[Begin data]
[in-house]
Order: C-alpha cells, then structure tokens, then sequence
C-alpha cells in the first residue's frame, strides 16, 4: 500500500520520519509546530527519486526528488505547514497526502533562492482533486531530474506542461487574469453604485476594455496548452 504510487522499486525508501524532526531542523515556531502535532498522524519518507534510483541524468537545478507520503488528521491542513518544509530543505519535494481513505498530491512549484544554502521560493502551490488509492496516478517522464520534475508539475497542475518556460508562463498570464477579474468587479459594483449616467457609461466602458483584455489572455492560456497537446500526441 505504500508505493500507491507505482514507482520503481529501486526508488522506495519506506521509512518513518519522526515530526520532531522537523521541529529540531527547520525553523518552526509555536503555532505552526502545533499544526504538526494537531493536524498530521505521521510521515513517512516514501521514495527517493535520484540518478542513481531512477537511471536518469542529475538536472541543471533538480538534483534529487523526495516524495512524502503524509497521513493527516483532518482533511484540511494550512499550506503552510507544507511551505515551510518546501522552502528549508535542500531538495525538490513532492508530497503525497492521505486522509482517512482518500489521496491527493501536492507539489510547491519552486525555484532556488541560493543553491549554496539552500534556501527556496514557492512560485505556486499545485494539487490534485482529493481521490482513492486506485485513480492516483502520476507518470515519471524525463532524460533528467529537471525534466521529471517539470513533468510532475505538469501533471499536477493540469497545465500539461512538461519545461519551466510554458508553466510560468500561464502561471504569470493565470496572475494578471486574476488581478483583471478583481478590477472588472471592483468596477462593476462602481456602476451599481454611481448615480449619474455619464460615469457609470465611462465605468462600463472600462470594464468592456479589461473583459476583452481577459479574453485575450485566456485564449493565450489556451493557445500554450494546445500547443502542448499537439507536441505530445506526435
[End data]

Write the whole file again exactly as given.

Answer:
[in-house]
Order: C-alpha cells, then structure tokens, then sequence
C-alpha cells in the first residue's frame, strides 16, 4: 500500500520520519509546530527519486526528488505547514497526502533562492482533486531530474506542461487574469453604485476594455496548452 504510487522499486525508501524532526531542523515556531502535532498522524519518507534510483541524468537545478507520503488528521491542513518544509530543505519535494481513505498530491512549484544554502521560493502551490488509492496516478517522464520534475508539475497542475518556460508562463498570464477579474468587479459594483449616467457609461466602458483584455489572455492560456497537446500526441 505504500508505493500507491507505482514507482520503481529501486526508488522506495519506506521509512518513518519522526515530526520532531522537523521541529529540531527547520525553523518552526509555536503555532505552526502545533499544526504538526494537531493536524498530521505521521510521515513517512516514501521514495527517493535520484540518478542513481531512477537511471536518469542529475538536472541543471533538480538534483534529487523526495516524495512524502503524509497521513493527516483532518482533511484540511494550512499550506503552510507544507511551505515551510518546501522552502528549508535542500531538495525538490513532492508530497503525497492521505486522509482517512482518500489521496491527493501536492507539489510547491519552486525555484532556488541560493543553491549554496539552500534556501527556496514557492512560485505556486499545485494539487490534485482529493481521490482513492486506485485513480492516483502520476507518470515519471524525463532524460533528467529537471525534466521529471517539470513533468510532475505538469501533471499536477493540469497545465500539461512538461519545461519551466510554458508553466510560468500561464502561471504569470493565470496572475494578471486574476488581478483583471478583481478590477472588472471592483468596477462593476462602481456602476451599481454611481448615480449619474455619464460615469457609470465611462465605468462600463472600462470594464468592456479589461473583459476583452481577459479574453485575450485566456485564449493565450489556451493557445500554450494546445500547443502542448499537439507536441505530445506526435